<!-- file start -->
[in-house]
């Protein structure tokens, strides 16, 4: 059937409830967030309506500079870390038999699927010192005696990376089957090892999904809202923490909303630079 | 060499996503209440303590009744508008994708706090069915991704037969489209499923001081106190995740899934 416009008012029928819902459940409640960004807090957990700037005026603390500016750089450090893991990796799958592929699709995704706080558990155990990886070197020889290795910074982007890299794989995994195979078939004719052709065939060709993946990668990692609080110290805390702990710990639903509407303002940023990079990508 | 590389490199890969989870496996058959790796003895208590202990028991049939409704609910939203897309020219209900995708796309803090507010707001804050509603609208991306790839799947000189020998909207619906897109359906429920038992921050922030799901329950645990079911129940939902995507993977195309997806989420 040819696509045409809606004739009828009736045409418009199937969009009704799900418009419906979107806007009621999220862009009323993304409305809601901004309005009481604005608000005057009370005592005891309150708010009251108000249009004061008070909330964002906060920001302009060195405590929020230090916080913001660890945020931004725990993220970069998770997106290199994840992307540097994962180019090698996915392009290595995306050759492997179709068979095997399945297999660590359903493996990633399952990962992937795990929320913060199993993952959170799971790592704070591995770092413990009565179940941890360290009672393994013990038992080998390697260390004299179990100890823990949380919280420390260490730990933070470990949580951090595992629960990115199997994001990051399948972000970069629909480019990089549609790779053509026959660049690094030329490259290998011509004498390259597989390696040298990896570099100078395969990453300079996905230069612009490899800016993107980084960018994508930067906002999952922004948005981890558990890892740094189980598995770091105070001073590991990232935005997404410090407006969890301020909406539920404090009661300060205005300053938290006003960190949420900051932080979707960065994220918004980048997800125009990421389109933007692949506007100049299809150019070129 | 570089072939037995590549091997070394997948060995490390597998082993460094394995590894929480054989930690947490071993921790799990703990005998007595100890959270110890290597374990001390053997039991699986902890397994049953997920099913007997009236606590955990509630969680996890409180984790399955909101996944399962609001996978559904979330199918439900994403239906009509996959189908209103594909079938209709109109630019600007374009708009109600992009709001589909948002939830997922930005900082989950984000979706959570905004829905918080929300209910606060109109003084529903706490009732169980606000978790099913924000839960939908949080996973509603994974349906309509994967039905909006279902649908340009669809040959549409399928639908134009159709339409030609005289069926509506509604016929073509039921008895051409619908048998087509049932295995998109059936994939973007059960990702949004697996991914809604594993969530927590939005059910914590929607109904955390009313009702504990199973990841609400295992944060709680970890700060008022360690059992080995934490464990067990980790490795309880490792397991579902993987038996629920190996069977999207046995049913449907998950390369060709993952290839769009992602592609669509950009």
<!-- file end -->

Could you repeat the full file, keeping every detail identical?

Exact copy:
[in-house]
């Protein structure tokens, strides 16, 4: 059937409830967030309506500079870390038999699927010192005696990376089957090892999904809202923490909303630079 | 060499996503209440303590009744508008994708706090069915991704037969489209499923001081106190995740899934 416009008012029928819902459940409640960004807090957990700037005026603390500016750089450090893991990796799958592929699709995704706080558990155990990886070197020889290795910074982007890299794989995994195979078939004719052709065939060709993946990668990692609080110290805390702990710990639903509407303002940023990079990508 | 590389490199890969989870496996058959790796003895208590202990028991049939409704609910939203897309020219209900995708796309803090507010707001804050509603609208991306790839799947000189020998909207619906897109359906429920038992921050922030799901329950645990079911129940939902995507993977195309997806989420 040819696509045409809606004739009828009736045409418009199937969009009704799900418009419906979107806007009621999220862009009323993304409305809601901004309005009481604005608000005057009370005592005891309150708010009251108000249009004061008070909330964002906060920001302009060195405590929020230090916080913001660890945020931004725990993220970069998770997106290199994840992307540097994962180019090698996915392009290595995306050759492997179709068979095997399945297999660590359903493996990633399952990962992937795990929320913060199993993952959170799971790592704070591995770092413990009565179940941890360290009672393994013990038992080998390697260390004299179990100890823990949380919280420390260490730990933070470990949580951090595992629960990115199997994001990051399948972000970069629909480019990089549609790779053509026959660049690094030329490259290998011509004498390259597989390696040298990896570099100078395969990453300079996905230069612009490899800016993107980084960018994508930067906002999952922004948005981890558990890892740094189980598995770091105070001073590991990232935005997404410090407006969890301020909406539920404090009661300060205005300053938290006003960190949420900051932080979707960065994220918004980048997800125009990421389109933007692949506007100049299809150019070129 | 570089072939037995590549091997070394997948060995490390597998082993460094394995590894929480054989930690947490071993921790799990703990005998007595100890959270110890290597374990001390053997039991699986902890397994049953997920099913007997009236606590955990509630969680996890409180984790399955909101996944399962609001996978559904979330199918439900994403239906009509996959189908209103594909079938209709109109630019600007374009708009109600992009709001589909948002939830997922930005900082989950984000979706959570905004829905918080929300209910606060109109003084529903706490009732169980606000978790099913924000839960939908949080996973509603994974349906309509994967039905909006279902649908340009669809040959549409399928639908134009159709339409030609005289069926509506509604016929073509039921008895051409619908048998087509049932295995998109059936994939973007059960990702949004697996991914809604594993969530927590939005059910914590929607109904955390009313009702504990199973990841609400295992944060709680970890700060008022360690059992080995934490464990067990980790490795309880490792397991579902993987038996629920190996069977999207046995049913449907998950390369060709993952290839769009992602592609669509950009």